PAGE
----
Saturday, October 19, 2013

Prevention goes a long way to keep colds at Bay...

The Dr. Oz Show

An Acupuncturist Can Help Keep Your Cold at Bay

‘Tis the season for colds and the flu, but luckily we have ways in which we can boost our immune systems to ward off illness. Acupuncture is oftentimes thought of as a pain-relieving treatment, but did you know it could also help to naturally boost your immune system?

Acupuncture, a branch of Traditional Chinese Medicine (TCM), has been used for thousands of years to help enhance the immune system. As an acupuncturist, I assess the health and well-being of my patients much differently than my Western Medical counterparts. I think in abstract concepts, as I look for imbalances of Qi (pronounced “chee,” which is loosely translated as vital energy) as it pertains to the universal principles of Yin and Yang.

Qi takes on many forms in our body, one of which is called “Wei Qi,” or “Defensive Qi,” better known as our immune system here in the West. The main function of Wei Qi is to protect the body from external pathogens that can make us sick. When our Wei Qi is strong, our bodies can easily ward off illness.

From a TCM perspective, your body could potentially go through six stages of sickness when you catch a cold. Depending on where you are in the progression of your cold will determine where I insert hair-thin needles to help boost your immune system, helping your body to strengthen itself so you can feel well again.

Conventional medicine has begun paying closer attention to acupuncture as there have been numerous research studies explaining the complex mechanism of action it has on the body.

Most recently, scientists have been able to determine the role acupuncture plays in boosting the body’s immune system by enhancing the production of natural killer cells, which is the primary defense mechanism against organisms that make us sick. It also acts on a complex immune building system that regulates white blood cells directly linked to the fight against infections, allergic reactions, and even autoimmune disorders.

For patients who are seeking to boost their immune system to protect them from getting sick, oftentimes a multidisciplinary approach is best.  Acupuncture can easily be incorporated into your conventional treatment plan, working in tandem with your physician.

You do not have to wait until you are sick to benefit from the immune-boosting benefits of acupuncture. You can begin regular acupuncture visits now as part of your preventative regime to ward off colds and the flu.  Optimally, several acupuncture treatments are needed for the body to respond, and “tune up” visits would be beneficial until cold and flu season is over.

If you are interested in a natural way to boost your immune system, you may want to consider an integrative treatment option like acupuncture.

Severe Ski Accident Spurs Aetna CEO to Bring Yoga to Work


Faced with a lifetime on painkillers and long-term disability following a near-death experience while skiing, Aetna's CEO embarked on a quest to improve his life through nontraditional remedies, including yoga. After making nearly a full recovery, he sought to apply similar techniques to the stressed-out workplace.

"When you read the literature, the literature says you need to be active at work, you need to have a purpose, and so I wanted to get back to work, but I couldn't do it on the seven different drugs, most of which were narcotics, that I was taking every day to try and control my pain," said Mark Bertolini, chairman and chief executive at Aetna, on CNBC Tuesday.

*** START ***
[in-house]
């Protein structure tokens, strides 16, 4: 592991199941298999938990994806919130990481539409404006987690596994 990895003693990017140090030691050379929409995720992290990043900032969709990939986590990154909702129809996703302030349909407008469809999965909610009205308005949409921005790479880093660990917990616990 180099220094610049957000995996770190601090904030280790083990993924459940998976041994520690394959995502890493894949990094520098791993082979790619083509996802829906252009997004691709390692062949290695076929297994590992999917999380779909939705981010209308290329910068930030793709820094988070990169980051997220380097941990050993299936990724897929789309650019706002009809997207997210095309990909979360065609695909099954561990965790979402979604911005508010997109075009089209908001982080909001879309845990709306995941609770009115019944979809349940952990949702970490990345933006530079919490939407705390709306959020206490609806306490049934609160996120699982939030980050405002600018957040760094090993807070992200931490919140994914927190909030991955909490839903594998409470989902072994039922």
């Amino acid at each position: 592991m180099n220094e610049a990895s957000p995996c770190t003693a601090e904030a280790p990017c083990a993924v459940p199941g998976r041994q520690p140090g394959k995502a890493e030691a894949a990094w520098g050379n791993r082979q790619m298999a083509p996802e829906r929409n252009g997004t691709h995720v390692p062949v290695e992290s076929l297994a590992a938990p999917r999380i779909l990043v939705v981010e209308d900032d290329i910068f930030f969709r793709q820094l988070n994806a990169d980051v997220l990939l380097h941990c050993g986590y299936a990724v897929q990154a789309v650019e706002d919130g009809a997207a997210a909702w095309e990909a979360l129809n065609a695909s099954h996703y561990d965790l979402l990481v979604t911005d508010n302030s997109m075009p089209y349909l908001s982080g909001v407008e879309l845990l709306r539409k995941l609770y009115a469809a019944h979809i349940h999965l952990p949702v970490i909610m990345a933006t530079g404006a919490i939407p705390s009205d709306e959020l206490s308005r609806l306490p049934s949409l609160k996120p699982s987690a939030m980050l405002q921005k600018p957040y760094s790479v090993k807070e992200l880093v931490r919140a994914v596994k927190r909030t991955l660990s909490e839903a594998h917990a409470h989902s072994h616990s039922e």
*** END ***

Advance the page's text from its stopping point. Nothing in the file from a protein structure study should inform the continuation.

To heal his neuropathy, or nerve damage, he turned to alternative treatments, including acupuncture, yoga and naturopathy, a form of alternative medicine based on a belief in vitalism. This drug-less cocktail now enables him to live in a relatively pain-free world.
(Read More: How Some Companies Keep Employees Healthy)

Not 'Voodoo Medicine'

After realizing that such methods were not "voodoo medicine," he wondered what would happen if yoga and mindfulness were applied to the workforce.

To prove the effectiveness of these practices at work, Aetna collaborated with eMindful and the American Viniyoga Institute to craft a 12-week study, during which Aetna employees practiced alternative techniques to reduce stress as measured by cortisol levels and heart-rate variability.
"And of course, the rumor running around this place was, well, because Mark does yoga now we're all going to do yoga," Bertolini said.
Companies have a vested interest in lowering employees' stress, and as a result their bottom lines too.
"When employees are in the highest quintile of stress, their health care costs are $2,000 a year on average higher than the average employee," he said.
(Read More: Who's Hiring: Health Care, Yes; Wall Street, No)

Lower Stress, Higher Productivity
Stress also impacts their ability to fight and resist illness and lowers their productivity.
"We saw dramatic drops in stress after the program was over, and we saw a 69-minute gain in productivity of our employees over a year," he added.
The increased productivity along with reduced health-care costs and lowered employee stress yielded an 11-to-1 return on the program's investments, Bertolini said, which added up to a savings of about $3,000 per employees per year.
"The other part that we couldn't measure that I think is far more important is being present in the work environment, and by being present making better decisions for the organization and those decisions depending on where you are in the company take a longer time to have an impact, and we'll see that over time" he added.

Following the study's success, Aetna has opened up its stress-management programs to the insurance company's customers and their employees.

— Written by CNBC's Katie Little. Follow her on Twitter @Katie_Little_
© 2013

Driftwood Acupuncture & Wellness WINS for best Alternative Medicine !!